A Descriptive Analysis of Post-Chemotherapy Development of Interstitial Lung Disease Using Spontaneous Reporting Data in Japan

Author(s): Akihiro Hirakawa, Kan Yonemori, Yachiyo Kuwatsuka, Makoto Kodaira, Harukaze Yamamoto, Mayu Yunokawa, Akinobu Hamada, Chikako Shimizu, Kenji Tamura, Akihiko Gemma, Yasuhiro Fujiwara

Journal Name: Current Drug Safety

Volume 9 , Issue 3 , 2014

Become EABM
Become Reviewer
Call for Editor


This descriptive study used the Japanese spontaneous reporting data to investigate the time taken (TTILD) to development of interstitial lung disease (ILD) after initiation of chemotherapy and the death rates attributed in part to post-chemotherapy ILD (i.e., DR) for anticancer drugs. We evaluated TTILD and DR endpoints for 36 anticancer drugs, which are widely used for treating 11 solid and 3 hematological cancers, and are suspected of causing ILD, by using 8- year spontaneous reporting data recording for 2,553 patients in the reporting system of the relevant Japanese regulatory agency. The median TTILD and overall DR attributable to post-chemotherapy ILD for the drugs were 1.8 months and 29%, respectively. For most drugs, the median TTILDs were between 1 to 4 months, and the DRs attributable to postchemotherapy ILD were <40%; however, TTILDs were as long as 4 to 6 months and DRs attributable to postchemotherapy ILD were ≥40% for several other drugs. Of the 36 drugs, we identified those that may trigger postchemotherapy late-onset ILDs or result in high DRs. The anticancer drugs that may have triggered late-onset ILDs were defined as those that caused ILD development after approximately 4 months from the initial drug administration.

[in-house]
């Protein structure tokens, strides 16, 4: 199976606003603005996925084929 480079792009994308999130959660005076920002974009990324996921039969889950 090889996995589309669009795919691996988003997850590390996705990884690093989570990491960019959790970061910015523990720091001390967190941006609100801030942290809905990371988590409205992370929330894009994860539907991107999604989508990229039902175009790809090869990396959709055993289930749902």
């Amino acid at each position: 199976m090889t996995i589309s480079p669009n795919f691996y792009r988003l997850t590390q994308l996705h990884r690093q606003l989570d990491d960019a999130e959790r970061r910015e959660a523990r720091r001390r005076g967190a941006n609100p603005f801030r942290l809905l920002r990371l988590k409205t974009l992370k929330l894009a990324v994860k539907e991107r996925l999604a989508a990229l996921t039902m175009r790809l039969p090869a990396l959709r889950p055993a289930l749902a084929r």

Keywords: Adverse drug-reaction reporting, anticancer drug, epidemiology, interstitial lung disease, post-marketing surveillance, spontaneous report.

Rights & PermissionsPrintExport Cite as

Article Details

Year: 2014
Published on: 25 September, 2014
Page: [220 - 226]
Pages: 7
DOI: 10.2174/1574886309666140601205940
Price: $65

Article Metrics

PDF: 48